Obama woos military veterans on Virginia bus tour
NORTH CHESTERFIELD, Virginia |
NORTH CHESTERFIELD, Virginia (Reuters) - President Barack Obama cast a wider net on Wednesday to shore up support in key electoral battlegrounds as he wrapped up a bus tour of Virginia and North Carolina, two Southern states that could slip from his grasp and threaten his 2012 re-election chances.
With first lady Michelle Obama at his side, the president reached out to Virginia's large military population with a public-private partnership to retrain and hire thousands of U.S. veterans from wars in Iraq and Afghanistan.
"Standing up for our veterans is not a Democratic responsibility or a Republican responsibility. It is an American responsibility," Obama told a cheering crowd of over 2,000 during a visit to Langley Air Force Base in Hampton.
Obama was on the last leg of a three-day road trip across North Carolina and Virginia that the White House says is part of a nationwide pitch for his jobs plan, but which has carried the trappings of a candidate working the campaign trail.
Republicans have criticized the tour as "preposterous" political showmanship.
The first stages of Obama's bus tour were devoted heavily to trying to re-energize his base of liberals, blacks and younger voters needed to win a second term as his poll numbers languish amid a stagnant economy and high unemployment.
Before heading home to Washington, Obama sought to woo other constituencies, like the military population, that could help him stave off the eventual Republican presidential nominee in politically pivotal Virginia.
"As Michelle said, don't forget how everybody understands what you've done for this country," said Obama, glancing toward his wife, whose own approval ratings stand much higher than his and those of other U.S. politicians in recent polls.
Virginia is one of the states that Obama really must hold to be confident of a second White House term, and courting its military community could give him a boost.
Leading firms like ConAgra Foods and Tyson Foods pledge to hire 25,000 veterans and their spouses by the end of 2013, responding to Obama's call to tackle joblessness among those returning from war, the White House said.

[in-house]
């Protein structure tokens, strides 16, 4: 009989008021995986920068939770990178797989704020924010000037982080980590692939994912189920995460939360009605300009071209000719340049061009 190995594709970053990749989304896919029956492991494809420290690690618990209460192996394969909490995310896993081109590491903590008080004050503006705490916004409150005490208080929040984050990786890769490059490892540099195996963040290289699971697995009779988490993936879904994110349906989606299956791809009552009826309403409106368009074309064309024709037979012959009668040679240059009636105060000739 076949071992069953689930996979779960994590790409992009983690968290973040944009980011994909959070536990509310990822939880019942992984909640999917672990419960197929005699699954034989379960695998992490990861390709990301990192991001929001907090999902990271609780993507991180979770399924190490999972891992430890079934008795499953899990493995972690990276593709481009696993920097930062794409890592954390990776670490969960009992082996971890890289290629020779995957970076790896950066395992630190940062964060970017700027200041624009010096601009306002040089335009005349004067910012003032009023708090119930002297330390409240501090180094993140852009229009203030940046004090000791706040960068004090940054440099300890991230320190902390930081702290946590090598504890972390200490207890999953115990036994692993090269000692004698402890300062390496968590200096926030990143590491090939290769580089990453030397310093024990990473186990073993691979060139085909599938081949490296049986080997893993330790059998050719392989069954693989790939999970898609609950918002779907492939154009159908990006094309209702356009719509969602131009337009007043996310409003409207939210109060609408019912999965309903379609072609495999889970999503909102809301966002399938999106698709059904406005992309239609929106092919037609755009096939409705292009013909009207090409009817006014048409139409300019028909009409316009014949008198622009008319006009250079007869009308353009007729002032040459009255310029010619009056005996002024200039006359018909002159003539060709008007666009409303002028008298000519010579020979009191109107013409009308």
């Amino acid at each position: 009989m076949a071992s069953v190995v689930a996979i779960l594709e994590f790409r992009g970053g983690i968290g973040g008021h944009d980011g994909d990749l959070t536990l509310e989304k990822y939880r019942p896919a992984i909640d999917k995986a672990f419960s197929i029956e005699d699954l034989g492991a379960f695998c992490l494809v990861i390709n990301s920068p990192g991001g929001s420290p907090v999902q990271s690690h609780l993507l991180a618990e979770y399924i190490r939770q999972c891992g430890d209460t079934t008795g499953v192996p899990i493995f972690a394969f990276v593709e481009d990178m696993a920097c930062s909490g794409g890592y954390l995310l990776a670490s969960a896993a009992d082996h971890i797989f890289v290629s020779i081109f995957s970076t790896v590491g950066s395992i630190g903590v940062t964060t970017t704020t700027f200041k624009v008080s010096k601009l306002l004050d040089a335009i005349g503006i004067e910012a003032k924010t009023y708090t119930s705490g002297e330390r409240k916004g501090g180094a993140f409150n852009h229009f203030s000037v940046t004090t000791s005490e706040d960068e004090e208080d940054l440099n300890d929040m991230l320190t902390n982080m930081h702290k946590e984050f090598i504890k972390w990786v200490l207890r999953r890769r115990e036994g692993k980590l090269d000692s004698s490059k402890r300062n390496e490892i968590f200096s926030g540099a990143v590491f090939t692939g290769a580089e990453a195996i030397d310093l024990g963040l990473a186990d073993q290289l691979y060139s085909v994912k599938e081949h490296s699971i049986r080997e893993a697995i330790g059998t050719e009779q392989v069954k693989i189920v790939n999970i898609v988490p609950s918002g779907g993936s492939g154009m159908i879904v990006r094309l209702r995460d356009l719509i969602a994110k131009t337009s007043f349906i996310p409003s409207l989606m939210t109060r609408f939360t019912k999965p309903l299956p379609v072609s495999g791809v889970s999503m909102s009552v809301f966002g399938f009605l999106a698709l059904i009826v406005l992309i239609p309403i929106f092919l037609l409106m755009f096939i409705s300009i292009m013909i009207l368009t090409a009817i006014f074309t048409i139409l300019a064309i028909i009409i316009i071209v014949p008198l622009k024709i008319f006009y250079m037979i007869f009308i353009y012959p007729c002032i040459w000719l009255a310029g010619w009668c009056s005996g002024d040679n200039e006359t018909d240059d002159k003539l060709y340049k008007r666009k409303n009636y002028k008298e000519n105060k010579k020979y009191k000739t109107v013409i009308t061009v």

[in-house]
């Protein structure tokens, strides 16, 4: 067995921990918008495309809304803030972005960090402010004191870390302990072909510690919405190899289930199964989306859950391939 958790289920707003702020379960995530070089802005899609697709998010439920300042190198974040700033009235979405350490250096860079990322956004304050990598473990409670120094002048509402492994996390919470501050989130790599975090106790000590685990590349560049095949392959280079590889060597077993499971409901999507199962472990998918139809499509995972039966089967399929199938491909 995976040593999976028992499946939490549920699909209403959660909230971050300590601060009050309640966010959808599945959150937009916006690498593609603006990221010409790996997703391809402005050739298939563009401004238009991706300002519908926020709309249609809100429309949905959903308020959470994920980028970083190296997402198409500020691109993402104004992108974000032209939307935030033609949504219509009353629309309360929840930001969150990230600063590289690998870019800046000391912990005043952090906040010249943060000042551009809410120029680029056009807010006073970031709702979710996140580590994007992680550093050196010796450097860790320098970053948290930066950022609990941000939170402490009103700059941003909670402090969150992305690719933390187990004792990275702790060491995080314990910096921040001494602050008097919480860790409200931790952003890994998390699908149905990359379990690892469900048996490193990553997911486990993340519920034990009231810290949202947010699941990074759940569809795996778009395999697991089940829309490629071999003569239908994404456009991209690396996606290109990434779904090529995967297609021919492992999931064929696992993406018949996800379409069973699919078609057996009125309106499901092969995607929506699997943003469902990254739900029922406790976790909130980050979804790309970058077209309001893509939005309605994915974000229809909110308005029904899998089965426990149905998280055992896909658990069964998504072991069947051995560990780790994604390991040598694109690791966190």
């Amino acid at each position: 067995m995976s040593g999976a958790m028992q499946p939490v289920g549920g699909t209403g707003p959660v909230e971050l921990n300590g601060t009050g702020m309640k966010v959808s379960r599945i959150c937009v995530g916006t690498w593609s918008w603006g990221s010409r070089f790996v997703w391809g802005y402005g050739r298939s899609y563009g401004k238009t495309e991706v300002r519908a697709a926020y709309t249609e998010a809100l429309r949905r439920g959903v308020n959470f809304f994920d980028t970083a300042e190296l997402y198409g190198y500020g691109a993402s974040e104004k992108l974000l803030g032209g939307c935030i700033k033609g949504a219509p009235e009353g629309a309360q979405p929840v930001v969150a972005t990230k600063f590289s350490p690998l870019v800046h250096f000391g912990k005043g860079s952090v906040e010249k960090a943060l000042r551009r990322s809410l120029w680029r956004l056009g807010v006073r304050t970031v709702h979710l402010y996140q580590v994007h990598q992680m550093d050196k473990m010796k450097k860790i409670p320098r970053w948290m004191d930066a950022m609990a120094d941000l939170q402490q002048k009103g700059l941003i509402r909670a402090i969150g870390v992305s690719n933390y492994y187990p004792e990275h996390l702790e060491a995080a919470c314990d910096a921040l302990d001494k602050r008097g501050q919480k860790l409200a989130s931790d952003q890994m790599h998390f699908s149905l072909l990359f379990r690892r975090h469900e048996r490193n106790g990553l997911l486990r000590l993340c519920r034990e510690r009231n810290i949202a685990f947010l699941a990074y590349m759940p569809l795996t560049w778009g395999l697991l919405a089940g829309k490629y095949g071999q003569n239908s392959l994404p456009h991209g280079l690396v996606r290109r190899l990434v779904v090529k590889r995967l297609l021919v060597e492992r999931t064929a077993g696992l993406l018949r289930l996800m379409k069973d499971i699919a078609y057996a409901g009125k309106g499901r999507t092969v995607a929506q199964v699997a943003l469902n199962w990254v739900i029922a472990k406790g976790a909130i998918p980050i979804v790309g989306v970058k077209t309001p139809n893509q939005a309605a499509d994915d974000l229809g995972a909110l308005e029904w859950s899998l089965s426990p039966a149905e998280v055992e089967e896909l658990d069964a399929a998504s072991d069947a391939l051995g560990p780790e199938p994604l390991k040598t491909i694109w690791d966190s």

His final scheduled stop, at a firehouse in the Richmond suburb of North Chesterfield to plug his proposal for aid to states to prevent firefighter layoffs, was meant to resonate with moderate independent voters he is trying to win back.
It also took him onto the turf of Eric Cantor, the No. 2 Republican in the U.S. House of Representatives and a relentless Obama critic, and the president did not miss the opportunity to prod lawmakers back in Washington.
"Congress will have a chance to see whether or not they want to put America back to work," he told the politely clapping audience of several dozen firefighters and their families. "They're going to have to answer to you."
Obama was using his tour not only to test out a more populist message for his re-election campaign, but also to gauge whether the two traditionally conservative states he won in the 2008 election can stay in his column in 2012.
All signs point to a daunting task for Obama, whose approval ratings nationwide have fallen to the 40 percent range, the lows of his presidency.
The bus tour was taking place more than a year before the November 2012 election, a time when incumbent presidents generally are fundraising instead of campaigning at full tilt.
IMPASSE OVER JOBS PLAN
Obama, whose re-election may hinge on his ability to spur hiring, is pressing Republican lawmakers to pass his $447 billion jobs package in "bite-size pieces" after they shot it down as a whole in Congress last week.
In Washington, where Senate Democrats planned to force a vote on the first piece of the plan before lawmakers leave for a week-long recess, Democrats and Republicans squabbled.
Senate Democratic Leader Harry Reid accused Republicans of making Obama's defeat their top priority and said "their strategy is to keep the economy weak as long as possible."
Senate Republican Leader Mitch McConnell belittled the president's three-day campaign trip.
"It's completely preposterous at a time when 14 million Americans are looking for a job in this country for the president to be riding around on a bus saying we should raise taxes -- on the very folks who create jobs," McConnell said.
But the White House dismissed the criticism and defended Obama's duty to get outside the Washington bubble.
Obama's strategy is to force Republicans to accept his proposals or be painted as obstructing economic recovery.
Republicans, who see Obama's plan as laden with wasteful spending and job-killing tax increases on wealthier Americans, say the Democratic president is playing political games.
Obama has another jobs tour next week. He flies to California, where he remains popular, but Western swing states where he has problems are also likely to be on his itinerary.
As Obama's black armored bus rolled through the South this week, there was little denying the shift into campaign mode in what experts see as must-win states for him next year.
North Carolina and Virginia had been solid Republican strongholds until Obama carried both states in 2008. But polls now show him in danger of losing them, and his arrival in Chesterfield was greeted by several dozen protesters waving signs including one claiming "Obama wants class warfare".
(Additional reporting by Laura MacInnis and Thomas Ferraro in Washington; Editing by Will Dunham and Eric Walsh)
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